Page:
VDSL

Stands for "Very high bit rate Digital Subscriber Line." VDSL (sometimes called "VHDSL") is a DSL standard that provides high speed Internet access. It is an improved version of ADSL (asymmetric DSL) that offers download speeds of up to 52 Mbps (6.5 megabytes per second) and upload speeds up to 16 Mbps (2 megabytes per second).

Like previous DSL standards, VDSL operates over copper wires and can be deployed over existing telephone wiring. This means an ISP can provide VDSL Internet access to users as long as they have a landline and are located within a specific proximity required by the ISP. The connection is established through a VDSL modem, which connects to a computer or router on one end a telephone outlet on the other.

VDSL was developed to support the high bandwidth requirements of HDTV, media streaming, and VoIP connections. By providing downstream transmission rates of over 50 Mbps, VDSL has enough bandwidth to support all of these connections simultaneously. This fast data transfer rate also allows VDSL to compete with cable Internet providers, which have historically offered faster Internet access speeds.

The first version of VDSL (ITU standard G.993.1) was approved in 2004 and is still commonly offered by Internet service providers. However, an updated version called VDSL2 (ITU standard G.993.2) was introduced in 2006 and offers symmetric download and upload speeds of 100 Mbps. VDSL2 is typically provided to businesses and other organizations that require high-speed connections for multiple systems.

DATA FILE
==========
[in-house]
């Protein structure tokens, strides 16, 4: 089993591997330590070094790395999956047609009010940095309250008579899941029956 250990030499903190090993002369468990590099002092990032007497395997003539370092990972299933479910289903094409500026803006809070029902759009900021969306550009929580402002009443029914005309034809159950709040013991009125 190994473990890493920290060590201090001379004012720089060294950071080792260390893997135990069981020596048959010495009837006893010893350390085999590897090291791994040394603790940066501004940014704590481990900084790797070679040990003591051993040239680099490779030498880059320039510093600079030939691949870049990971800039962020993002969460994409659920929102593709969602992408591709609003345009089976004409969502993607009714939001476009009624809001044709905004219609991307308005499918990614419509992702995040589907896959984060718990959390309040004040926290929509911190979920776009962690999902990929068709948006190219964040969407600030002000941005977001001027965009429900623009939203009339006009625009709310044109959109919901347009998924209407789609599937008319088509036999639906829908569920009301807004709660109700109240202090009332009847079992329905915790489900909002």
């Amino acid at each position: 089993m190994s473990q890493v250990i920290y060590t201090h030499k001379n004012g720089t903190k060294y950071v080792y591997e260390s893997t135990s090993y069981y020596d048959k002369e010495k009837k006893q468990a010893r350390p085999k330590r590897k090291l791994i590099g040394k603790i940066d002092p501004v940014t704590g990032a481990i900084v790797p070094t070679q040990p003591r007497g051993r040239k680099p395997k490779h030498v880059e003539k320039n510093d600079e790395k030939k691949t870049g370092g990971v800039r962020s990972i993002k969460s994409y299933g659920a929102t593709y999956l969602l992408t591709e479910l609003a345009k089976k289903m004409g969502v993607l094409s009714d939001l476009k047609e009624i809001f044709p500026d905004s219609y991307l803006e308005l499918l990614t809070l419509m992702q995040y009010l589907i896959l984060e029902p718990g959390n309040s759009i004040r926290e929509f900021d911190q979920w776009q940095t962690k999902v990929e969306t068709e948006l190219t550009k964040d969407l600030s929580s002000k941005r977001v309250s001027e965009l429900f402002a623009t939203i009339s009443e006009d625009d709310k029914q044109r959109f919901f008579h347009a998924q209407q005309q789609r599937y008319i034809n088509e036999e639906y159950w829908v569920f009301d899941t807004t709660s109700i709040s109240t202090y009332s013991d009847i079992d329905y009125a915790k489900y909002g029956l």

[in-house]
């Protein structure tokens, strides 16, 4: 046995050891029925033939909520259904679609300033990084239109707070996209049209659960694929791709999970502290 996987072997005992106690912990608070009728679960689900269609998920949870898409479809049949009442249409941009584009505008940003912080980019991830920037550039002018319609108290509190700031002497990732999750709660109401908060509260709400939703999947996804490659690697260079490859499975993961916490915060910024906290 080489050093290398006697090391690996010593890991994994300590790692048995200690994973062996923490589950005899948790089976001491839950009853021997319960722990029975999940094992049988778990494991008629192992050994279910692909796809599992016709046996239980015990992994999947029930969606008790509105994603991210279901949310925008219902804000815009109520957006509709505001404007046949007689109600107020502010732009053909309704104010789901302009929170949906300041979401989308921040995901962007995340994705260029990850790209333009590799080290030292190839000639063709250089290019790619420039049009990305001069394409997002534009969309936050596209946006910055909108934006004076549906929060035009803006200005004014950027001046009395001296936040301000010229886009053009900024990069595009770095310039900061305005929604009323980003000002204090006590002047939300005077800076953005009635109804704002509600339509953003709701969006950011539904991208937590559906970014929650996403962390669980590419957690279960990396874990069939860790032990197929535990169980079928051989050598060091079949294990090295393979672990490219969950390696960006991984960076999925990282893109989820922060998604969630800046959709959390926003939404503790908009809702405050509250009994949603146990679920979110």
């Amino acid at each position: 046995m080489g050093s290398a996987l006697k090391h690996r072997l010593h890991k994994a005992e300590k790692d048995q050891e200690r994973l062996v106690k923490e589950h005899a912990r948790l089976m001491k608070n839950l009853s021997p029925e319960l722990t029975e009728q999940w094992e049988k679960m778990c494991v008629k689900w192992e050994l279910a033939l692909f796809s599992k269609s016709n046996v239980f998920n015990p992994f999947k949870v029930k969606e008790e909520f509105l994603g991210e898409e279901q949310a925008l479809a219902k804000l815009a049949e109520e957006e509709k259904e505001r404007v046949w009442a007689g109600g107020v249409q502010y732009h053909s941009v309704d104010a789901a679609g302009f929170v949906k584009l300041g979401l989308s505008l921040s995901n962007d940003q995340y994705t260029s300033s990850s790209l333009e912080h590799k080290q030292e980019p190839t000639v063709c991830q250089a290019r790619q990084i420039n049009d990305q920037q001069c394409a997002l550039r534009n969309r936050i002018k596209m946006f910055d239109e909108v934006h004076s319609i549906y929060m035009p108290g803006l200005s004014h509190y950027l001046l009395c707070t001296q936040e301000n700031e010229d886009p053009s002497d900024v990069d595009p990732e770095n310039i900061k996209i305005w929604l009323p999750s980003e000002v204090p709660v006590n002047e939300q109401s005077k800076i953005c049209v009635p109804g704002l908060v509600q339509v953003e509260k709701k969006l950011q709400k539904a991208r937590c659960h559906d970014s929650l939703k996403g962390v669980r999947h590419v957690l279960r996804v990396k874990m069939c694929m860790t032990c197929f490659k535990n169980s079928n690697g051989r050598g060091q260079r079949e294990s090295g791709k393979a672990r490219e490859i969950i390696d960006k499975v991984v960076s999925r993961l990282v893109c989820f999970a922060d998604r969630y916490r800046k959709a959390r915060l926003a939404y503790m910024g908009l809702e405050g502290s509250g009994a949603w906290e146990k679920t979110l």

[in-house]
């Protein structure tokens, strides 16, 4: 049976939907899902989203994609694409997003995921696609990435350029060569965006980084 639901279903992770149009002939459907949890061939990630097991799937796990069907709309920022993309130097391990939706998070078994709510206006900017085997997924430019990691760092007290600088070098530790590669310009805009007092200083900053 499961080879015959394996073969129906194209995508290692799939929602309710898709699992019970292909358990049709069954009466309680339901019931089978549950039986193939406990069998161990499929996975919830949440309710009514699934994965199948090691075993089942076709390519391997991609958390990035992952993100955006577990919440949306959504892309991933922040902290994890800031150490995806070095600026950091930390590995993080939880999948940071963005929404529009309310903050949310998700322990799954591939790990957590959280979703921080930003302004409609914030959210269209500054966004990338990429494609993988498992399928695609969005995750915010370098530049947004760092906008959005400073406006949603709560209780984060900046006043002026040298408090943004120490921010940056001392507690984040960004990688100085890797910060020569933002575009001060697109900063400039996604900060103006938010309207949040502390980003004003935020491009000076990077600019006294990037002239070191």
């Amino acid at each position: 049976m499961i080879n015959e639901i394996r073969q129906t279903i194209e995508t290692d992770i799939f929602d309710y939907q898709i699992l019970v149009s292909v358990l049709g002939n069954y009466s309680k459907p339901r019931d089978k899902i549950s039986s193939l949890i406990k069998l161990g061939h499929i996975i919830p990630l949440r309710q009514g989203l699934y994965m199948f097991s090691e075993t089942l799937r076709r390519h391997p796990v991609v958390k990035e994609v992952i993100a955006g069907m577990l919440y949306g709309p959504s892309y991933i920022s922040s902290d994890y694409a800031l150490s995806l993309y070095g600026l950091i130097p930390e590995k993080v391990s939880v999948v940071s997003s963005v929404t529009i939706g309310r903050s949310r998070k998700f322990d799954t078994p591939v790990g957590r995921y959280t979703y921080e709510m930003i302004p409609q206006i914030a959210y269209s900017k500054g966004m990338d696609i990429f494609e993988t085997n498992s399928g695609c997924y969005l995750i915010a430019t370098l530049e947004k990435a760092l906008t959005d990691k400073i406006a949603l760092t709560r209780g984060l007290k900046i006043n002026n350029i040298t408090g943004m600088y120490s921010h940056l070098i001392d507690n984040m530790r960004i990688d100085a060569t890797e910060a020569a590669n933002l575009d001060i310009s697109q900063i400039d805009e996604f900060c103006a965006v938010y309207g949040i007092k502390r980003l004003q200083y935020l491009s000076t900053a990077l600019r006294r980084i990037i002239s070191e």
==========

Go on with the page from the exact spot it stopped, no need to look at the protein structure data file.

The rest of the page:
Updated February 22, 2013

Definitions by TechTerms.com

The definition of VDSL on this page is an original TechTerms.com definition. If you would like to reference this page or cite this definition, you can use the green citation links above.

The goal of TechTerms.com is to explain computer terminology in a way that is easy to understand. We strive for simplicity and accuracy with every definition we publish. If you have feedback about the VDSL definition or would like to suggest a new technical term, please contact us.

Want to learn more tech terms? Subscribe to the daily or weekly newsletter and get featured terms and quizzes delivered to your inbox.

Sign up for the free TechTerms Newsletter

How often would you like to receive an email?

You can unsubscribe or change your frequency setting at any time using the links available in each email.

Questions? Please contact us.